Sea level rise is unlocking decades-old pollution (Hakai, 2018)
Salt water creeping upland could release legacy fertilizer into the Chesapeake Bay

Accidental urban oases (PNAS, 2018)
As some cities struggle with population declines, vacant lots are proliferating. Can these derelict spaces contribute to conservation?

Ecology’s remote-sensing revolution (Nature, 2018)
Satellite data, and the tools that ecologists use to analyse them, are more accessible and plentiful than ever

The 'Smart Nest Box' provides a peek Into the secret lives of birds (Audubon, 2017)
The high-tech nesting boxes catch feathered families on camera for science, education, and pure entertainment

Hidden in the past (Nature, 2017)
Old photos, logbooks and papers are a gold mine for fields such as ecology and climatology

How listening to the ocean can help reveal environmental damage (Ensia, 2017)
Scientists are using audio recordings to understand and reduce negative effects on underwater ecosystems

Runaway fish (Science News, 2016)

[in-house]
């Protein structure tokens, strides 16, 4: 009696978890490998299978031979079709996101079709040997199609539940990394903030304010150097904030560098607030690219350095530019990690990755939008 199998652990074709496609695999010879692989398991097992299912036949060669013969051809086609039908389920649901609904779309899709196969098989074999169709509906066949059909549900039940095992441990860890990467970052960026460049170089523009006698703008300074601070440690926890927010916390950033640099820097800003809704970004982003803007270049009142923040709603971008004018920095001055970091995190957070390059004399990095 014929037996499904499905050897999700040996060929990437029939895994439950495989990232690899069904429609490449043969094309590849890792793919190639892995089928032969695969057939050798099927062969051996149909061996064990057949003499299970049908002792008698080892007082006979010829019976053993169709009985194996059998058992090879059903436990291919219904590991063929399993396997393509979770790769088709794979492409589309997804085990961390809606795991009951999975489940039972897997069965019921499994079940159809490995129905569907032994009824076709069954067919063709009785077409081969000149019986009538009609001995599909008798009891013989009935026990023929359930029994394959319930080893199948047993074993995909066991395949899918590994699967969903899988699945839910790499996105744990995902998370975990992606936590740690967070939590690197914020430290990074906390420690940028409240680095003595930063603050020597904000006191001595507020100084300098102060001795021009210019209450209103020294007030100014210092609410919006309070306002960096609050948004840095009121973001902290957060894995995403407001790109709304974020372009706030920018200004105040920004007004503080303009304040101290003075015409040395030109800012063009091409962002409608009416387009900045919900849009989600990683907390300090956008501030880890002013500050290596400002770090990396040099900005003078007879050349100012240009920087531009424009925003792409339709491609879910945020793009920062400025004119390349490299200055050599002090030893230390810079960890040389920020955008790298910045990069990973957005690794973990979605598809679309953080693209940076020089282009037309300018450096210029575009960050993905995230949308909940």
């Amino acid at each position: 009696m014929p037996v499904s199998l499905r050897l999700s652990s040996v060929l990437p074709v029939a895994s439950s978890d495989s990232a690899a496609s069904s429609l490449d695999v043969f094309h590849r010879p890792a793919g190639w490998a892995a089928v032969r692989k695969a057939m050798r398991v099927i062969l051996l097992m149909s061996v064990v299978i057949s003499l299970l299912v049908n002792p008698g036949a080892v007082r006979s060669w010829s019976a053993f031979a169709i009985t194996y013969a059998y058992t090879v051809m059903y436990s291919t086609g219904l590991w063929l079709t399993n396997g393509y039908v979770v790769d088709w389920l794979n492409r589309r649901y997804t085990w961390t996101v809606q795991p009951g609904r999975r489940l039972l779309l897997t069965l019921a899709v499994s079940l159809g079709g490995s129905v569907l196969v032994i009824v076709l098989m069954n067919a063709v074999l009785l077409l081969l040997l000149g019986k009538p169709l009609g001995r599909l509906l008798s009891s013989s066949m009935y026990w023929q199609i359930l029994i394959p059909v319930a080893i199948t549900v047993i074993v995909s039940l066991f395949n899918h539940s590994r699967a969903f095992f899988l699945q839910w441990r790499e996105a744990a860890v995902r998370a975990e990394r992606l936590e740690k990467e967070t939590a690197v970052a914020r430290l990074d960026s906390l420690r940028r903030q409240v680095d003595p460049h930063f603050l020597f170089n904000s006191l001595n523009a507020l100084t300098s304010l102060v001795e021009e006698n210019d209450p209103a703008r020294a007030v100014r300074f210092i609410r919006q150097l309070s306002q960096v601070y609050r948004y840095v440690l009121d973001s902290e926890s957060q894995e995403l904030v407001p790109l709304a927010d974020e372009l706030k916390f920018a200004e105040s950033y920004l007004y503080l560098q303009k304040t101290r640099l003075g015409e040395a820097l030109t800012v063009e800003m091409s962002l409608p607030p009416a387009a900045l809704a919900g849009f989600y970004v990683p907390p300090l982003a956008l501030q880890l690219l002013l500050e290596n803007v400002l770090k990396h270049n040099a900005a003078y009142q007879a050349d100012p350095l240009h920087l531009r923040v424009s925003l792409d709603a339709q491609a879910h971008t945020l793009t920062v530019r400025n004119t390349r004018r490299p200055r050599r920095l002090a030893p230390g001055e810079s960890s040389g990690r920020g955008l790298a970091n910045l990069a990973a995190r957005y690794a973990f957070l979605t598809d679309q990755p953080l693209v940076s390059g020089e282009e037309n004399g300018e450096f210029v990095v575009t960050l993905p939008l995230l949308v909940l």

Escapes from marine farms raise concerns about wildlife

Salvage job (Science News, 2013)
With fertilizer prices skyrocketing, scientists scramble to recover phosphorus from waste

Is a warmer world a sicker world? (Conservation, 2009)
As scientists piece together how climate impacts disease, strange patterns are emerging

Cellulosic ethanol runs into roadblocks (Nature, 2009)
The financial crisis is slowing efforts to commercialize next-generation ethanol (pdf)

Physical Sciences

How life and luck changed Earth's minerals (Quanta, 2015; reprinted on Wired.com)
Is geology predictable, or is the mineral composition of Earth due to chance events?

A rocky collision course (US News & World Report's Mysteries of Space issue, 2012)
Too many dangerous asteroids are veering close to home (PDF available on request)